The Organized Teacher - 6 Tips That Work

Would you call yourself an organized teacher? Do you want to become better organized?

Here's the what, why and how...

Just what is ‘organized’?

Many people think that being organized means being tidy, and it often is. But it’s actually your level of efficiency that defines how organized you are.

How easily can you consistently locate your pen, board marker or a student’s book? Where is that important paper when you need it? How do you manage emails?

Tidiness is nice, but it's the speed at which you can get hold of what you want when you need it that is the key to your effectiveness.

Why be an organized teacher?

  • You feel less stress throughout the day
  • You are more motivated to teach

How to become a better organized teacher

Decide to be

There’s a subtle, yet crucial, difference between telling yourself you “really must get organized” and deciding to do it. The former is usually a form of self reproach, the latter is a commitment. Deciding to be organized is the first step, but it depends on the degree to which you…

Believe that you will

When someone says “Oh, I’m so disorganized”, then you can be sure they’ll stay that way until they choose to believe otherwise.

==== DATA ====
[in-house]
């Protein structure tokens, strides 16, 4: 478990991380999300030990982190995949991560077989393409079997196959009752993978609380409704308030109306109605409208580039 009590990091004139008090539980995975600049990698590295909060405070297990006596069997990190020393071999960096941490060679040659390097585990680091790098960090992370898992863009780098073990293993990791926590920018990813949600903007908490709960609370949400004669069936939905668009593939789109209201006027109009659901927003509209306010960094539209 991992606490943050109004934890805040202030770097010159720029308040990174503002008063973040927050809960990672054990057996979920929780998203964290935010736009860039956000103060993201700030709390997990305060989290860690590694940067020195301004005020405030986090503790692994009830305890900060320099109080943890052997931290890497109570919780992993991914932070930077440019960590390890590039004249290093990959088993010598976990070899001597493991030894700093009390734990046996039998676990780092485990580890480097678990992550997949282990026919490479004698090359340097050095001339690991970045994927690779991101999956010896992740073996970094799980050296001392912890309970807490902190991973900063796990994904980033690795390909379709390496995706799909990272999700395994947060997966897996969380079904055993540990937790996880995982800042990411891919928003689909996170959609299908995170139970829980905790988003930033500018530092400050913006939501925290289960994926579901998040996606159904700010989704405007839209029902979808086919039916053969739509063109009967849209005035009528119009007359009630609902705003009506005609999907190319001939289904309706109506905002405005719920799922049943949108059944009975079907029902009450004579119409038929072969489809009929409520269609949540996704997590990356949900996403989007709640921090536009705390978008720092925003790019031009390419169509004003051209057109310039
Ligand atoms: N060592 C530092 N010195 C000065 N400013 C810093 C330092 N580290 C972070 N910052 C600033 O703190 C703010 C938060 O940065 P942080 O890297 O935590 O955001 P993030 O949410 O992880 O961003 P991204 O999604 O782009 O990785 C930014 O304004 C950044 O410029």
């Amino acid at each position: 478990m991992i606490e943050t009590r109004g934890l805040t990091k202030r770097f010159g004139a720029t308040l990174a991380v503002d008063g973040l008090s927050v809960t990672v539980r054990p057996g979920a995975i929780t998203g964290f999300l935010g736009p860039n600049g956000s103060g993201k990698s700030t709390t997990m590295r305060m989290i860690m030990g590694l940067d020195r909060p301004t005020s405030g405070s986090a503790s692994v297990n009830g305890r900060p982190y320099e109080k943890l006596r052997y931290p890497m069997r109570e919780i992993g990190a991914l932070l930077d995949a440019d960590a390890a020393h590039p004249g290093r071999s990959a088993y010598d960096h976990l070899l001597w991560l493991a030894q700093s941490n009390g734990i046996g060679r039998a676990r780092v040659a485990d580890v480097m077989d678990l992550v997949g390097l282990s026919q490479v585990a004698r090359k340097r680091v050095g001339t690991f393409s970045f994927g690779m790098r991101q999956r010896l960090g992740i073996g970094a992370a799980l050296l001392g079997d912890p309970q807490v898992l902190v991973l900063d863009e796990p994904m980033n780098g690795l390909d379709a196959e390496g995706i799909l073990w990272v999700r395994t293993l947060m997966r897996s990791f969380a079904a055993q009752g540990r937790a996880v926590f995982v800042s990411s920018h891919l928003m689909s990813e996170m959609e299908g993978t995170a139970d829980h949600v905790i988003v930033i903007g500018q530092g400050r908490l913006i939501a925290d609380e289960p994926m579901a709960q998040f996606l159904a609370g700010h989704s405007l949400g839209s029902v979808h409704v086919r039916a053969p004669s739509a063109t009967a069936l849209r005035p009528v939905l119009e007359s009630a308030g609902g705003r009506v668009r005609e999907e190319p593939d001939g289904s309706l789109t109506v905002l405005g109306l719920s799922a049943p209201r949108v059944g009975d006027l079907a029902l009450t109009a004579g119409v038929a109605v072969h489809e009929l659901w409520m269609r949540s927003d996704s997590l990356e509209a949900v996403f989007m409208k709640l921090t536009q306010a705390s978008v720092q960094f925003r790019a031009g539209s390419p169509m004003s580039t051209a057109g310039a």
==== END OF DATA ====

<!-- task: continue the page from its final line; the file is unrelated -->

You won’t get organized unless you change the way you think. Do you actually believe you can be organized?

You certainly can be - it's a skill, and all skills are learnt and (can be imporved).

Start

However disorganized you feel, you can improve. Whether you’d rate your current level of organization 0/10 or 9/10, there’s room for improvement. If you’re higher than 9, I’d love to know your secret. :) Wherever you’re at now, start getting organized. 

Sort your space

Your classroom and desk have limited space. When you look at yours, how does it make you feel?

Organize your space so that you (a) enjoy being in it, and (b) can locate easily what you use regularly. In other words, create an environment that is as tidy as you want, but is as efficient as you can get. Purge the junk you don’t use. The Pareto Principle applies here -- lose it if you don’t use it.

Plan your time

Some teachers plan a term, some a week, some the night before. Whatever you do, aim to plan ‘pre-day’. This is obvious for lessons -- you were trained to do that at college -- but it’s just as important for Zone 2 time as a teacher.

Keep it up

When you feel organized is the time to establish this habit. When you’ve sorted your space and time, you will either consciously keep things that way or, subconsciously let things slip. Once you're organized, do you notice that your motivation and energy levels are higher? Make sure you know how to stay organized.

Remember -- bad habits are easy to start and hard to live with; good habits are hard to start and easy to live with.

Want TMS to Come to You?

Subscribe for time management articles, tips and offers, direct to your inbox on the first Tuesday of every month.

Here's a taste of what to expect

Your e-mail address is secure. I'll only send you information on Time Management Success, and you can unsubscribe at any time.


Organized Teacher